World War II turned San Diego into a "boom town" again. The population of the city increased due to an influx of military personnel and defense-related industries, and ridership on public transit rose 600 percent during the war years. Used transit vehicles were purchased from around the nation, and more electrical substations were built (one in the basement of the Spreckels Theatre Building on Broadway). The $2.5 million rail line built in the 1920s to the beaches was ripped out, along with the elaborate stations and terminals, and replaced with a bus line. By 1942 the combined streetcar and bus lines carried 94 million people. Additional streetcars were brought in on loan from New York City, Salt Lake City, and Wilkes-Barre, Pennsylvania to help keep up with demand. Combined ridership in 1944 led to more than 146 million trips. In 1946 SDERy began to phase out streetcar lines and replace them with bus routes. By the following year, only three street car lines would remain in operation.


New owners and systematic conversion to buses

On July 26, 1948, the Western Transit Company (WTC), owned by Jesse Haugh, bought SDERy for $5.5 million. Haugh was also president of Key System and an executive of Pacific Electric Railway. The following month 13 new 45-passenger buses were placed into service. In September 1948 the WTC announced that the SDERy would henceforth be known as the San Diego Transit System (SDTS). A new emblem (consisting of a pair of wings with a shield in the center) and slogan, "Safety, Courtesy, Service," were adopted. In January 1949 the SDTS borrowed $720,000 for the purchase of additional new buses, and made an application to the State Public Utilities Commission (PUC) to discontinue streetcar service, which the PUC granted in March. Sponsored by the Pacific Railroad Society of Los Angeles, a "farewell to the streetcars" excursion was held, operated over the remaining trackage.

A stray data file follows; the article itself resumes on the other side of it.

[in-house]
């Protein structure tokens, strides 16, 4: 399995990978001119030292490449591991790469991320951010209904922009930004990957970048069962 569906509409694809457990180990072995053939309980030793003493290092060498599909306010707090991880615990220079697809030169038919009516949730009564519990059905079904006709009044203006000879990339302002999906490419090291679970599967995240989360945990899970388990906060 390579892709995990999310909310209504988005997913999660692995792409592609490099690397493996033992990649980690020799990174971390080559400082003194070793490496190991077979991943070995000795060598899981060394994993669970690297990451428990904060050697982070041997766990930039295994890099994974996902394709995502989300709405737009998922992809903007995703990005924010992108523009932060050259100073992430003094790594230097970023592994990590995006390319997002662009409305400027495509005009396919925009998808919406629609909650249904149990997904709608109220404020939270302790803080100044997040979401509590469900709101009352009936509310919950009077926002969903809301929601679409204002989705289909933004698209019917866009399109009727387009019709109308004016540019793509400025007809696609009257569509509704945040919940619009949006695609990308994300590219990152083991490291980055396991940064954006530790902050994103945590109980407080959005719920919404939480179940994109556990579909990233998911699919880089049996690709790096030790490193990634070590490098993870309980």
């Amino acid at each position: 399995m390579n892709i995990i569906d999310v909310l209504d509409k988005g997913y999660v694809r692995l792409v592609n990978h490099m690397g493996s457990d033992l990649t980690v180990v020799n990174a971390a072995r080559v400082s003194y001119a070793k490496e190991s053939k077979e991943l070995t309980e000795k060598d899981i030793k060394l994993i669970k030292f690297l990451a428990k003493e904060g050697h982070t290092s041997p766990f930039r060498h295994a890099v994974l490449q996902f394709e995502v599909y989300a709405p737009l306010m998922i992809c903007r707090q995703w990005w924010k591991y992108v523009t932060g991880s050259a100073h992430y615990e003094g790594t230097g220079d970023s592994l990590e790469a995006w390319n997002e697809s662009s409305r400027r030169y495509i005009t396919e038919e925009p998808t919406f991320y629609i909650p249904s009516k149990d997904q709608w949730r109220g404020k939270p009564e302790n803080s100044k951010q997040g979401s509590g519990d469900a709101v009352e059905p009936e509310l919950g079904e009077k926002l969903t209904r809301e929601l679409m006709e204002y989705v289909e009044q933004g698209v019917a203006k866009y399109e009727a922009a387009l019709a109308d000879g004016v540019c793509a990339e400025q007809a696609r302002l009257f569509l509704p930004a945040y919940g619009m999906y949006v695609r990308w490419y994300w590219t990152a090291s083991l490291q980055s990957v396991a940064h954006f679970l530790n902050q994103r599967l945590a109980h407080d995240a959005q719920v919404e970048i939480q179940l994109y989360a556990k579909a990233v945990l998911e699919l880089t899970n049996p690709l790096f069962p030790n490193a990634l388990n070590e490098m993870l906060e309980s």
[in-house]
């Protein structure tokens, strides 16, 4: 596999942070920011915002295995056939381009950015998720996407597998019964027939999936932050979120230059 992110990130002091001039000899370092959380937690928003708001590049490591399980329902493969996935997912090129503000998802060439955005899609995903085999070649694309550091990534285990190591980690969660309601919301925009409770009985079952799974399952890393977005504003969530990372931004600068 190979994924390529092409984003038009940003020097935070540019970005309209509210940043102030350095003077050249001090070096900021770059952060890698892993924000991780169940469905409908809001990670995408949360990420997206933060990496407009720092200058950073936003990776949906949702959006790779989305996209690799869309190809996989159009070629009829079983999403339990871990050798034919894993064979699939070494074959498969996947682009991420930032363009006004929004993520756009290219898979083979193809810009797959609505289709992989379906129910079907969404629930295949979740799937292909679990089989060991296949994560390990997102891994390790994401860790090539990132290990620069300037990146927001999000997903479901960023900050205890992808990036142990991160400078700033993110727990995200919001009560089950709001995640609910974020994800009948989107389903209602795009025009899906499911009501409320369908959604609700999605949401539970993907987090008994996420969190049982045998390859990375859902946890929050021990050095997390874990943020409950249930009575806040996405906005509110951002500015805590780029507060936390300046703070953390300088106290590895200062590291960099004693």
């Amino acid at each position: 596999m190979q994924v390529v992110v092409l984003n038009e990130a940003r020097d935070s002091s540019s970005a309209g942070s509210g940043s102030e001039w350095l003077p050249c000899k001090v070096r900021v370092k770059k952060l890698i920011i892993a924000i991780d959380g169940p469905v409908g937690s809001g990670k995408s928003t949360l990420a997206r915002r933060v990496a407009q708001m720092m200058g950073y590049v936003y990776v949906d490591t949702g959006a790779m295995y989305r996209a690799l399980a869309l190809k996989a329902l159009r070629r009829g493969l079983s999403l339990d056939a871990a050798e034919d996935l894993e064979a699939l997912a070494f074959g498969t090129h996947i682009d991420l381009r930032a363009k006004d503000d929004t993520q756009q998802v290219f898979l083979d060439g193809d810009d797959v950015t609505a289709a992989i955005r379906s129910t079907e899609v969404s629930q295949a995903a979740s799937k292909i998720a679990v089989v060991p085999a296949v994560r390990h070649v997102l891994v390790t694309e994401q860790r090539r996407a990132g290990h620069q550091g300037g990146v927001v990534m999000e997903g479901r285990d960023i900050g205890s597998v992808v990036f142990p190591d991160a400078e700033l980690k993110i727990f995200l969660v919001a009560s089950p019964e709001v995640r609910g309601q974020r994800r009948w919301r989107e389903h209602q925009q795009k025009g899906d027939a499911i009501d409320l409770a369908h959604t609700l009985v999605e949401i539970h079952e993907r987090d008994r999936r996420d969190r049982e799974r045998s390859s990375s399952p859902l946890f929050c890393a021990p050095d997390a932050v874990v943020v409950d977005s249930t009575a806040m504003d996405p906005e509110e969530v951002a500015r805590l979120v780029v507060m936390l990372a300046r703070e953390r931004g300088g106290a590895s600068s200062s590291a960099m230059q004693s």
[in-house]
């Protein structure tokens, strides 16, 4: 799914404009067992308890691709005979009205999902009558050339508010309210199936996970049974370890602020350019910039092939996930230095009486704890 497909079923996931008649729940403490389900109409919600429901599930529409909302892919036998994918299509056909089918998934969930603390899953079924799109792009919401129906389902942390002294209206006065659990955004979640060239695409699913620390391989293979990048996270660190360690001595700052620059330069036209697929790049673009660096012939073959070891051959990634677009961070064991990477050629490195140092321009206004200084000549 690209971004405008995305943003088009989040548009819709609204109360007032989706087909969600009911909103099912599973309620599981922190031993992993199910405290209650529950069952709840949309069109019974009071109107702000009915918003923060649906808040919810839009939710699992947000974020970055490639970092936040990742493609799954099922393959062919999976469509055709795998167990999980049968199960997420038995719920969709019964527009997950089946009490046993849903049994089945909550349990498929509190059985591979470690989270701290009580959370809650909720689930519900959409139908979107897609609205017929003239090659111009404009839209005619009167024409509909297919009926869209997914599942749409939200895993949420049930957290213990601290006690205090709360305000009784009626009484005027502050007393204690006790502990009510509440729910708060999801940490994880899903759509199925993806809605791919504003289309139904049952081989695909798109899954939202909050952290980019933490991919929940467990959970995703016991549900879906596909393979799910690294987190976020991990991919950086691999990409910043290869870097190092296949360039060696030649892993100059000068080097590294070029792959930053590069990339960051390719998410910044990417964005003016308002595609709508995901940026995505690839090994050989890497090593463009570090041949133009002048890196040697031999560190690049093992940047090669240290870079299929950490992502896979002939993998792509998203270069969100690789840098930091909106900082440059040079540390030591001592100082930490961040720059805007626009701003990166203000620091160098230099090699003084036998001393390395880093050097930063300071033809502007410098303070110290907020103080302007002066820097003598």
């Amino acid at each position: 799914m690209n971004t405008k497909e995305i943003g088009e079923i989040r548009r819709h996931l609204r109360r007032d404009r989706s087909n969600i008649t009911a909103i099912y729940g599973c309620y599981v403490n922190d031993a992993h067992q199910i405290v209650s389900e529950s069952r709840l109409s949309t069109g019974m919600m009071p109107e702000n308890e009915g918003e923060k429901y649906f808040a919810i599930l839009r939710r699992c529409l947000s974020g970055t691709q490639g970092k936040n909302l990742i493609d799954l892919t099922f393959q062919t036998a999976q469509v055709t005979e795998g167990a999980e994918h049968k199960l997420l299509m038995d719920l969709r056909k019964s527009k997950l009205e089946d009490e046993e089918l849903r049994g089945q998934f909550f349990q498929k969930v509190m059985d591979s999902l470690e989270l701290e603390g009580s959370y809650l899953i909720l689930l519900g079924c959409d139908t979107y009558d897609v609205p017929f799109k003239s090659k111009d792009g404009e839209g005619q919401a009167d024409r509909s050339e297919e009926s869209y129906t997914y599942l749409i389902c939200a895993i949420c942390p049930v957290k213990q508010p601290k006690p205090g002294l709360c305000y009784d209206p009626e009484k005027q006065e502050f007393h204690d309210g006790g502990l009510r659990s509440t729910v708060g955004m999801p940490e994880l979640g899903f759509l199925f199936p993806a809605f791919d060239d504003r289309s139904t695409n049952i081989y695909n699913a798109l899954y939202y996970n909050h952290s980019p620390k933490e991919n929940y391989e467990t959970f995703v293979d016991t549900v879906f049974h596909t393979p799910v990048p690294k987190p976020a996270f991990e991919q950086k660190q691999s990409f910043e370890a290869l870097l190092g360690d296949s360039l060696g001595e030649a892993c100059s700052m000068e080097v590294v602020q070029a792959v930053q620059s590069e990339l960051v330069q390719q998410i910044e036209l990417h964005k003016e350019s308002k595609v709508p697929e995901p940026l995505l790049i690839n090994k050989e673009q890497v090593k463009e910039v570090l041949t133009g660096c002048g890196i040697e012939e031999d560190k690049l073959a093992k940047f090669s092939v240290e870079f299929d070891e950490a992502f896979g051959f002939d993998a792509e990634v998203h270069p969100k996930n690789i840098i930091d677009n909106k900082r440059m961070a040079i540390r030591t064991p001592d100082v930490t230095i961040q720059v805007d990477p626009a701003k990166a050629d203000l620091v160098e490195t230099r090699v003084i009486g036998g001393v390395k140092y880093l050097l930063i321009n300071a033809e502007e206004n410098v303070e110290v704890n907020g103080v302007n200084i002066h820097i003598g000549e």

The following month 45 new GM buses (each costing $20,000) paraded down Broadway to mark the retirement of the street cars; free rides were offered during the procession. Rail service on the SDERy came to an end as Car No. 446 pulled into the Adams Avenue car barn, making San Diego the first major southwestern city to eliminate streetcars and convert to an all-bus transit system. In May 1949 work crews began removing the overhead trolley lines and tracks on the loop at Santa Fe Depot. In 1950, 17 of the PCC model cars were sold to the El Paso City Lines (EPCL) for service on the international loop between El Paso, Texas, and the Mexican border city of Ciudad Juárez, Chihuahua. A few years later, three more PCCs were sold to EPCL. All remaining Class 5 cars and the three "service" cars were purchased by the Allied Salvage Company for scrap. The eight remaining PCCs were purchased in August 1957 by the San Diego Mill Supply Company. Car No. 508 was acquired by the Orange Empire Traction Company for display at its museum in Perris, California, and Car No. 528 was obtained by the San Diego Railway Historical Society for preservation and exhibition.


Revival: San Diego Trolley system

Main article: San Diego Trolley